- Poster presentation
- Open Access
Do endotracheal tubes prevent microaspiration?
© BioMed Central Ltd. 2010
- Published: 1 March 2010
- Public Health
- Clinical Study
- Clinical Significance
- Emergency Medicine
For decades it was assumed that cuffed endotracheal tubes prevented aspiration. However, currently used cuffed tubes do not prevent the development of post-intubation pulmonary complications caused by microaspiration [1, 2]. A new taper-shaped cuffed tube (TaperGuard (TG)) has recently been introduced. The aim of this study was to compare this tube with a traditional tube (Hi-Lo (HL)) in an aspiration pig model.
Fourteen pigs between 65 and 75 kg were studied. The pigs were randomly intubated with either TaperGuard (tapered cuff) or Hi-Lo (barrel cuff) tubes. The tube size was either 7.0 or 8.5 depending on weight. Cuff pressures were maintained between 24 and 27 cm water. After intubation, 0.3 ml/kg acidic blue dye (ph 2.5) was placed on top of the cuff. The animals were ventilated for 3 hours. The animals were then sacrificed and the tracheobronchial tree and lungs examined. Aspiration was characterized as follows: dye leak, ulceration/erosion, hemorrhagic pneumonia, bronchitis/bronchiolitis.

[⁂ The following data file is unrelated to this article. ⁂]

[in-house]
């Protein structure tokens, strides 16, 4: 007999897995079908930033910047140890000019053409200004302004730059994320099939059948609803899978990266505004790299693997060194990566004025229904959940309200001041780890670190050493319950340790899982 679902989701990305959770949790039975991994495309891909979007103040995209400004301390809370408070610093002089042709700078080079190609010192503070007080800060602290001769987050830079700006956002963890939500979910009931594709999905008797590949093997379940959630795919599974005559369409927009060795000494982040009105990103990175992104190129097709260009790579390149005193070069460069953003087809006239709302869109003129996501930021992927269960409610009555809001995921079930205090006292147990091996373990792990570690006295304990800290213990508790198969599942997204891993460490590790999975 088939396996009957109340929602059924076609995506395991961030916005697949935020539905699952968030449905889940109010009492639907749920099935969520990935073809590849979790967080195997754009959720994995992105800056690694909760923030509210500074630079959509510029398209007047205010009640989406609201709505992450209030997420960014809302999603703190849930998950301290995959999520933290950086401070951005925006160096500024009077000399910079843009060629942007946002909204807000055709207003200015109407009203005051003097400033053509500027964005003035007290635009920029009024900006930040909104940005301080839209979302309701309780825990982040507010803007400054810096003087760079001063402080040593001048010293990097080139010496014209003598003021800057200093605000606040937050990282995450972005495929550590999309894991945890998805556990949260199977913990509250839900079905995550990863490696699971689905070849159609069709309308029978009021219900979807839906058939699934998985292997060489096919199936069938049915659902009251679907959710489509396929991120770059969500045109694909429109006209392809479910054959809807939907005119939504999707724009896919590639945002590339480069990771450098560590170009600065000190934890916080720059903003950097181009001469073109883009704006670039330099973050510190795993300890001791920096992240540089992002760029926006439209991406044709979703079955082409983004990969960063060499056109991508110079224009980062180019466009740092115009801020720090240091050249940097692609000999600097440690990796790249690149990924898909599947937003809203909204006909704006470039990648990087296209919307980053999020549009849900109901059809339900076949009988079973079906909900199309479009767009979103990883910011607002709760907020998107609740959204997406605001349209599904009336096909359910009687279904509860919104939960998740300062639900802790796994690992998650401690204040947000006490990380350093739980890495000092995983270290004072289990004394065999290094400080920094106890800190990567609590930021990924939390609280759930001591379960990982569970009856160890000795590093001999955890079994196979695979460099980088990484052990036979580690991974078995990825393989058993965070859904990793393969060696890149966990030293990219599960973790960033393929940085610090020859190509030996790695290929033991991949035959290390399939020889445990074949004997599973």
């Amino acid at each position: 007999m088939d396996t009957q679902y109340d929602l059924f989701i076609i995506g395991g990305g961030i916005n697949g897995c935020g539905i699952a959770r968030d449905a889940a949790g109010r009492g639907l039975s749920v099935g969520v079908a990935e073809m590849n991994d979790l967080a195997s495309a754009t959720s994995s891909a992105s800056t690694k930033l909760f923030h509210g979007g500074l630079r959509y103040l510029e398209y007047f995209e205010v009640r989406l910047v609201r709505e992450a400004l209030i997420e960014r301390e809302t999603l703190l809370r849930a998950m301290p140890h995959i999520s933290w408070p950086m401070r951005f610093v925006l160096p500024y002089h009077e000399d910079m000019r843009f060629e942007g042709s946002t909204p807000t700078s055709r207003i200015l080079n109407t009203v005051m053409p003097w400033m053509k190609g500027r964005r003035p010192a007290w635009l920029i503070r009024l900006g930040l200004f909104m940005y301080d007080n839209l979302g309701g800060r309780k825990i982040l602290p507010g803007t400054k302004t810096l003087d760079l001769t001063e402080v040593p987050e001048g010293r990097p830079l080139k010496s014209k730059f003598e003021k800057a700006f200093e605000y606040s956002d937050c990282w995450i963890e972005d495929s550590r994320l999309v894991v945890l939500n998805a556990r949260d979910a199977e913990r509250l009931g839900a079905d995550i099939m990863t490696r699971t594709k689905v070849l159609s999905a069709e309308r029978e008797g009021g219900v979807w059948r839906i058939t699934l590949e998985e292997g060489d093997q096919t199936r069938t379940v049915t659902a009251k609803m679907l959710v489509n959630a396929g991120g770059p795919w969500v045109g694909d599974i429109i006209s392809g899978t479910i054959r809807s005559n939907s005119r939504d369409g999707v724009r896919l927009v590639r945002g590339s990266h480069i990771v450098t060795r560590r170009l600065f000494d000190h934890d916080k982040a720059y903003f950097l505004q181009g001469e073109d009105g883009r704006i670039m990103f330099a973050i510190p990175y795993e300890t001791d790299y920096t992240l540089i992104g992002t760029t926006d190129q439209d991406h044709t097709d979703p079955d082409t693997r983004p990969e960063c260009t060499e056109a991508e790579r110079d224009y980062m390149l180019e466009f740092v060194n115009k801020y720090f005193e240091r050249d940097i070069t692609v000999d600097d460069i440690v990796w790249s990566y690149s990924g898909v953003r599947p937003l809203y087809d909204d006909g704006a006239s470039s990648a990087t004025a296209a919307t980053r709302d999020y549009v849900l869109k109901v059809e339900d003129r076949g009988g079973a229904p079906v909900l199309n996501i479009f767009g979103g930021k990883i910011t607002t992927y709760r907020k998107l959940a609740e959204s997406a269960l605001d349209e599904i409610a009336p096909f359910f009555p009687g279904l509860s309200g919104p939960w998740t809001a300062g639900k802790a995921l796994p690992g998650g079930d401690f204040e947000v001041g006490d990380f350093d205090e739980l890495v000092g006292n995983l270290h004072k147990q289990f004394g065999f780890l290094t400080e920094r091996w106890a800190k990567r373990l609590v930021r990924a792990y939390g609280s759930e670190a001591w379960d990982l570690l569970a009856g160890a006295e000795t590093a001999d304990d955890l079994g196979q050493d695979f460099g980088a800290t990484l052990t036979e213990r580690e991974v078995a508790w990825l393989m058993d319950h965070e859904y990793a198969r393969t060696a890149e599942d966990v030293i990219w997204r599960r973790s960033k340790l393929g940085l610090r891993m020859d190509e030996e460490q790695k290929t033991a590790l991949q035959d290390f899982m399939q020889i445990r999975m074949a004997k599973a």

Incidence of microaspiration
The TG provided significant microaspiration protection compared with the conventional tube in the dye and bronchitis categories. Although not statistically significant, the difference in the other two categories may be of clinical significance. Further clinical studies are necessary to confirm this point.
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